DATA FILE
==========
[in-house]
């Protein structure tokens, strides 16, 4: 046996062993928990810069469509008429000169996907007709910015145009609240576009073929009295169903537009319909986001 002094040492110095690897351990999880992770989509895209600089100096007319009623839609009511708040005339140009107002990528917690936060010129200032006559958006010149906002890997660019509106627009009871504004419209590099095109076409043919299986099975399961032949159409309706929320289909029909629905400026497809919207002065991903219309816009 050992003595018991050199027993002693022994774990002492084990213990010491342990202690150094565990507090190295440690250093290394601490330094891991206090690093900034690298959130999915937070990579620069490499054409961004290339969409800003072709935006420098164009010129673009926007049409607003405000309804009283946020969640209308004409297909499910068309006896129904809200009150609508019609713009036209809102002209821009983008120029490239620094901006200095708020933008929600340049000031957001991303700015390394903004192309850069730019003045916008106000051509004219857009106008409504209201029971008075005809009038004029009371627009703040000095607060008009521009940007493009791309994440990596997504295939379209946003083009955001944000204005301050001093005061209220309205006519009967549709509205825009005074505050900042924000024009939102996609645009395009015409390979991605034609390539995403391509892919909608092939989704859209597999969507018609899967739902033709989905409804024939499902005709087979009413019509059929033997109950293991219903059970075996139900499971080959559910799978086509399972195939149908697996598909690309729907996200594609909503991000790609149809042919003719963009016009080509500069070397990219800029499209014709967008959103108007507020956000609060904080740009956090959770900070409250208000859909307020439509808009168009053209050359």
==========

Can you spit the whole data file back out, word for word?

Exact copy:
[in-house]
């Protein structure tokens, strides 16, 4: 046996062993928990810069469509008429000169996907007709910015145009609240576009073929009295169903537009319909986001 002094040492110095690897351990999880992770989509895209600089100096007319009623839609009511708040005339140009107002990528917690936060010129200032006559958006010149906002890997660019509106627009009871504004419209590099095109076409043919299986099975399961032949159409309706929320289909029909629905400026497809919207002065991903219309816009 050992003595018991050199027993002693022994774990002492084990213990010491342990202690150094565990507090190295440690250093290394601490330094891991206090690093900034690298959130999915937070990579620069490499054409961004290339969409800003072709935006420098164009010129673009926007049409607003405000309804009283946020969640209308004409297909499910068309006896129904809200009150609508019609713009036209809102002209821009983008120029490239620094901006200095708020933008929600340049000031957001991303700015390394903004192309850069730019003045916008106000051509004219857009106008409504209201029971008075005809009038004029009371627009703040000095607060008009521009940007493009791309994440990596997504295939379209946003083009955001944000204005301050001093005061209220309205006519009967549709509205825009005074505050900042924000024009939102996609645009395009015409390979991605034609390539995403391509892919909608092939989704859209597999969507018609899967739902033709989905409804024939499902005709087979009413019509059929033997109950293991219903059970075996139900499971080959559910799978086509399972195939149908697996598909690309729907996200594609909503991000790609149809042919003719963009016009080509500069070397990219800029499209014709967008959103108007507020956000609060904080740009956090959770900070409250208000859909307020439509808009168009053209050359």